Planes, Trains and Ships: San Diego’s Transportation Museums
Planes, Trains and Ships: San Diego’s Transportation Museums
San Diego’s many transportation museums make this sunny Southern California city the perfect destination for an educational family vacation.
Do your children ever dream of being fighter pilots, pirates or pioneers? Then take them to one of San Diego's outstanding transportation museums where they can indulge their fantasies aboard ships, trains and planes.
Nautical types will love the Maritime Museum of San Diego. Located along the waterfront in downtown San Diego, the museum is home to the oldest active ship—the Star of India—built in 1863. She floats alongside the Berkeley steam ferry and the Pilot, the oldest pilot boat on the West Coast.
Children can cruise San Diego Bay aboard the Pilot four times a year during Family Days, when the boat’s crew invites families on board for sing-alongs, coloring and sea stories. Adults can take in the sights of Point Loma, Coronado Island and other San Diego seaside communities.
Family Sleepovers are another favorite at the Maritime Museum. Two to three times a year during the summer months, guests spend the night aboard the Star of India. Although the boat doesn’t leave the shore, children’s imaginations will take them to the ends of the earth, as they learn about celestial navigation and help raise the sails. All buccaneers board the boat on Saturday afternoon at 3 p.m. A hearty pirate stew dinner is served, and breakfast is doled out before debarkation at 9 a.m. on Sunday.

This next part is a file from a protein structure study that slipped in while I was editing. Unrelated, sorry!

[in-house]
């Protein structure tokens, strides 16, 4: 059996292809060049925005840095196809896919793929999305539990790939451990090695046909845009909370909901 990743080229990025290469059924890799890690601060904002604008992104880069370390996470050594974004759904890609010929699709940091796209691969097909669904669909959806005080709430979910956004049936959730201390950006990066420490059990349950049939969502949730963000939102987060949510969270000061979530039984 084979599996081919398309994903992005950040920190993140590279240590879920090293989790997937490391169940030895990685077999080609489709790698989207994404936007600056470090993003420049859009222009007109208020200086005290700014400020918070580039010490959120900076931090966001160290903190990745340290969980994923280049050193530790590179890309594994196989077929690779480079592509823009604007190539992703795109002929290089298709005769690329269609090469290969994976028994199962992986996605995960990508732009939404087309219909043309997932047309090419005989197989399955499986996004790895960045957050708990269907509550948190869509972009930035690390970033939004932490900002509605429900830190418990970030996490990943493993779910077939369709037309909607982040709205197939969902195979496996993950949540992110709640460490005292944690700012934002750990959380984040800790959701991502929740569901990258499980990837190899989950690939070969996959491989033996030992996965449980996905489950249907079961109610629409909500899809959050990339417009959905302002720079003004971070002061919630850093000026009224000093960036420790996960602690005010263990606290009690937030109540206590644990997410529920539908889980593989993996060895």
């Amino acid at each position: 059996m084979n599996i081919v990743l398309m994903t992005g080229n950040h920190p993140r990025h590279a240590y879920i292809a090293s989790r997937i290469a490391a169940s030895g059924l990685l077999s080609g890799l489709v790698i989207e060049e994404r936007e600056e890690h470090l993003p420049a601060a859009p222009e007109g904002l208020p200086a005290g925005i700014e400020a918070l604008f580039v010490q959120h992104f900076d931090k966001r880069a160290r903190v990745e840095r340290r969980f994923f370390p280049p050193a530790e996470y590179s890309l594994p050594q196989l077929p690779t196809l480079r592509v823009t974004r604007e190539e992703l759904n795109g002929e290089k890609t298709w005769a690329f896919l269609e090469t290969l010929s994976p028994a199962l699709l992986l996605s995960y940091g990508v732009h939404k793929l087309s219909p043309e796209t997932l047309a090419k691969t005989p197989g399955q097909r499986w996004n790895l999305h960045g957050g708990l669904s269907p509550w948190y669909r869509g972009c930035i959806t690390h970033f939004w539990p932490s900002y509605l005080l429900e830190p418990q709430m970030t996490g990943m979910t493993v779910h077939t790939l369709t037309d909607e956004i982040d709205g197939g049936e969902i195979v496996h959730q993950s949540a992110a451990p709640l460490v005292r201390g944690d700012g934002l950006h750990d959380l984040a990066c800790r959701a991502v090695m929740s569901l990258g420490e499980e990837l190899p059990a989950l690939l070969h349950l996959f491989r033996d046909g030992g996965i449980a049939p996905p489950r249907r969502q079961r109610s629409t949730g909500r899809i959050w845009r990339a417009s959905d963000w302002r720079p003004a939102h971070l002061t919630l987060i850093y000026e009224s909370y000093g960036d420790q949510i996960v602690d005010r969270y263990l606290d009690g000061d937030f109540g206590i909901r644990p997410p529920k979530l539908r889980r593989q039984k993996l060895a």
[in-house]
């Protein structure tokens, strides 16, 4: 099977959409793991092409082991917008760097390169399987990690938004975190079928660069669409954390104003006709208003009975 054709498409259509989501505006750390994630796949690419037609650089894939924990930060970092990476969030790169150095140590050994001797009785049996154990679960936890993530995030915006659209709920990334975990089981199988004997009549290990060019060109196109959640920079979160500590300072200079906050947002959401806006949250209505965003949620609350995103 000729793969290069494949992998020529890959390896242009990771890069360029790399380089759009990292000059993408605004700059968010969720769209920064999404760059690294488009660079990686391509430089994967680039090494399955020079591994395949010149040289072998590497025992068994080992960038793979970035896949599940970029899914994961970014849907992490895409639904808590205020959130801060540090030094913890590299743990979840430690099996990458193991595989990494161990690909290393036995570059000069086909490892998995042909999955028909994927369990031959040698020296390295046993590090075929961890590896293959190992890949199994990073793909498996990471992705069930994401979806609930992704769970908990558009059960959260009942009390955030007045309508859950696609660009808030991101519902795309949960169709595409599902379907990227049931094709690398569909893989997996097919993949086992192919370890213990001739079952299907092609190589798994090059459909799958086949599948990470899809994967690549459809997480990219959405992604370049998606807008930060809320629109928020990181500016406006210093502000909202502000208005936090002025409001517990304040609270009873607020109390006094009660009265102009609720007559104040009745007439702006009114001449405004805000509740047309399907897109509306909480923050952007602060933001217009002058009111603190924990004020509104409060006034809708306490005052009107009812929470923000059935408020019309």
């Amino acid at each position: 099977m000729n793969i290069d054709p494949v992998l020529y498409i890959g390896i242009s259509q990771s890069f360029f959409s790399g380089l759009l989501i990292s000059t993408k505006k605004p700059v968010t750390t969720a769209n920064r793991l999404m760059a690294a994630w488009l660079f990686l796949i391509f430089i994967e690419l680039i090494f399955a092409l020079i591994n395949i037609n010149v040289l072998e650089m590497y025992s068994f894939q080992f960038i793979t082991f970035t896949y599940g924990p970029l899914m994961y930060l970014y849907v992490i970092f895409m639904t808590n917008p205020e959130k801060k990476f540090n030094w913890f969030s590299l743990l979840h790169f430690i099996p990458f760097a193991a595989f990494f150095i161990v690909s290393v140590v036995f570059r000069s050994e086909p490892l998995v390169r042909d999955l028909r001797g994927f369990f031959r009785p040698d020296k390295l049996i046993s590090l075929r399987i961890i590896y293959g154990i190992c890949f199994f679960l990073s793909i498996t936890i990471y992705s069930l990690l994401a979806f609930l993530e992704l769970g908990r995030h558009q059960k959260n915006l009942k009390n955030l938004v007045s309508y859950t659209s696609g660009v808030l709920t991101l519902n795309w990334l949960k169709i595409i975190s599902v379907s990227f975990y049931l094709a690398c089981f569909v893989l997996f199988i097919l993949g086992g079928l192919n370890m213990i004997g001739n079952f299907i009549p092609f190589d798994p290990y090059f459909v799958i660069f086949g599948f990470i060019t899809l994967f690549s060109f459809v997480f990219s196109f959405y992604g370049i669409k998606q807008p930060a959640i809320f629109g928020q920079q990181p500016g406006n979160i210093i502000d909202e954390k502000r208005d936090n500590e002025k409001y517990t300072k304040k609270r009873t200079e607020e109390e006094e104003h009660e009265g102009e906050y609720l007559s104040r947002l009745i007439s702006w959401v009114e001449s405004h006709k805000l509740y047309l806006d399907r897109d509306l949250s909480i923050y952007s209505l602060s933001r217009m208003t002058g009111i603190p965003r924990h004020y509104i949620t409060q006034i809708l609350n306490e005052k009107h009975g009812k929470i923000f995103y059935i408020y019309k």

In August 2008, the Maritime Museum hosts the five-day Festival of Sail. The Festival kicks off with a parade of more than 20 tall ships, and admission covers holders tall ship tours, entertainment, and food and drink. Additional events let Festival goers sail a tall ship as it goes to “battle” with its cannons blazing, ride on board the Pilot and cruise on an America’s Cup boat.
Maritime Museum of San Diego, tel. 619-234-9153, www.sdmaritime.com. Hours: 9 a.m. to 8 p.m. daily. General admission: adults, $14; children 6-17, $8; 5 and under are free. Family Sleepovers: $65 per person (adults and children). Family Day: adults, $14; for every paid adult, two children (17 and under) are admitted free. Festival of Sail: adults, $20; children 6-17, $15; 5 and under are free. Additional charges apply to certain Festival of Sail events, so check the Museum Web site for details.
Riding the Rails